Timber mafia refers to organized crime in the field of illegal logging in timber.
Brazil has rampant illegal logging, with deforestation increasing in 2013. The mafia intimidate opponents, however they also have a veneer of legitimacy.
Congo is also a victim of the illegal timber trade.
Protected forest areas in parts of India – such as Jammu and Kashmir, Himachal Pradesh, Karnataka and Jharkhand – are vulnerable to illegal logging by timber mafias that have coopted or intimidated forestry officials, local politicians, businesses and citizenry. Non-state groups have joined the nexus in militancy-affected areas such as Kashmir. Clear-cutting is sometimes covered-up by conniving officials who report fictitious forest fires.
Many studies indicate large losses of forest cover to indiscriminate logging by timber mafias, with over a million hectares in the environs of Chhotanagpur alone being illegally transferred by the forest department directly to industrial, mining and logging companies. Besides the environmental degradation, public financial losses can be substantial: One 1994 estimate of stolen timber in the state of Karnataka amounted to Rs 10 billion (about US$230 million). Veerappan was a notorious bandit who, until his shooting death by state police in 2004, specialised in illegally logging sandalwood in Karnataka and Tamil Nadu.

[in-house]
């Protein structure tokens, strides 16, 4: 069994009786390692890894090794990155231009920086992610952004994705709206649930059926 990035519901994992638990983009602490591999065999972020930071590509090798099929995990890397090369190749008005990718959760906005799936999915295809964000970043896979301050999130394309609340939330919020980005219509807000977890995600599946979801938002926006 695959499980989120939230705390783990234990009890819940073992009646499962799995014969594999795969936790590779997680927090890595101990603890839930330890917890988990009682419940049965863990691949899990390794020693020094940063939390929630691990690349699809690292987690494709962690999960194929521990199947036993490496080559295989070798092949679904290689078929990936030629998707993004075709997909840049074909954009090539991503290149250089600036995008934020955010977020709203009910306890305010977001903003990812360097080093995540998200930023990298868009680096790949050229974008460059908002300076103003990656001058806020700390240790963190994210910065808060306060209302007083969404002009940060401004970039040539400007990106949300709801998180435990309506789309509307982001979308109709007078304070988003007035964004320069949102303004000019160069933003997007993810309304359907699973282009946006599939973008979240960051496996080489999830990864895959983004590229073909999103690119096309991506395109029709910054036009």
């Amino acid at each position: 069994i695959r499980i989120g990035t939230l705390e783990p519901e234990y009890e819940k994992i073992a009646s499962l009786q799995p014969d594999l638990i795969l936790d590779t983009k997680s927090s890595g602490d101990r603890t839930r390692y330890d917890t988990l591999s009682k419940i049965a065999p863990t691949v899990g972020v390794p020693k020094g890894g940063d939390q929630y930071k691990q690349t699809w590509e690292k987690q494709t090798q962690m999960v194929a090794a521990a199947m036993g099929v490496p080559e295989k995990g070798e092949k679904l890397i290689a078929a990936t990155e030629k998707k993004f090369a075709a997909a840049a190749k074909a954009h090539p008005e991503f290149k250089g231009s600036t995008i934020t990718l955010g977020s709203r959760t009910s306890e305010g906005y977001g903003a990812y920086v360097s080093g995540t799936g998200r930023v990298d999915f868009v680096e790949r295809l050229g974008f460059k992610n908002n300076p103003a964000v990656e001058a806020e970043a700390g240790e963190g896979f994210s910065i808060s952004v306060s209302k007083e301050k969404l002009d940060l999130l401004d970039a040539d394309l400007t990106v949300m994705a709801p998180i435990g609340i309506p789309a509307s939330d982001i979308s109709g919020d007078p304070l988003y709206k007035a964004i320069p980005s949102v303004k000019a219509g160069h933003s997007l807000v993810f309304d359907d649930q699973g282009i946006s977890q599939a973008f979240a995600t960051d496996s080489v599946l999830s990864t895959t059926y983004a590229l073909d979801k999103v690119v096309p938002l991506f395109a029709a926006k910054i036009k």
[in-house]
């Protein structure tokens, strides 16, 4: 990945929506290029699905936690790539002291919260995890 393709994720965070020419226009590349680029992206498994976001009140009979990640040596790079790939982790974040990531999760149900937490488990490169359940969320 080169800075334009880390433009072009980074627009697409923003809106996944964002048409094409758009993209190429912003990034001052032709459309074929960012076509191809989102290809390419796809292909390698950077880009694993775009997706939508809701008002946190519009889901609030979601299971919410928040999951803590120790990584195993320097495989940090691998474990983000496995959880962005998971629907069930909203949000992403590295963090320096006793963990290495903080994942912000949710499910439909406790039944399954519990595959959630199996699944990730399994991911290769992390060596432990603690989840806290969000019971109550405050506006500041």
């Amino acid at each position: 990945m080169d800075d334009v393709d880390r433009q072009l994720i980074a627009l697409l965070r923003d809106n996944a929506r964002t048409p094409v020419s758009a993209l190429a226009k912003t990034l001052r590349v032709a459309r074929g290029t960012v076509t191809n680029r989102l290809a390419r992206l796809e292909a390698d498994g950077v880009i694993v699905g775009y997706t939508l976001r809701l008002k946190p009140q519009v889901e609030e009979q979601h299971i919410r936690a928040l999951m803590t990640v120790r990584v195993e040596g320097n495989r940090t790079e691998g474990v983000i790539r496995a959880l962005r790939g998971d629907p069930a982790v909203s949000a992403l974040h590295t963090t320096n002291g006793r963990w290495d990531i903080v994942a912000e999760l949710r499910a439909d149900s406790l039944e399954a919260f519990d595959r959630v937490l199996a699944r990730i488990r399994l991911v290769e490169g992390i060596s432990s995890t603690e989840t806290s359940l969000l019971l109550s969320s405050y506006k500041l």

As with coal, there have been incidents of substitution of low-grade wood for high-quality timber when the procurement of wood is authorised for government use. In an incident in 2005, officials determined that high-quality deodar wood meant for military and railway use had been substituted with lower-quality chir wood in Jammu and Kashmir state; the higher quality wood was intercepted in the process of being smuggled across the state border into Punjab.
The forests of Borneo were also victim to illegal logging and threatens livelihood and the ecosystem.
The forest industry in Romania is dominated by a “timber mafia” or a “forest mafia.” Half of all Romanian timber is illegally harvested. Those who cross the timber mafia or attempt to enforce Romania’s forest laws are targeted for retribution.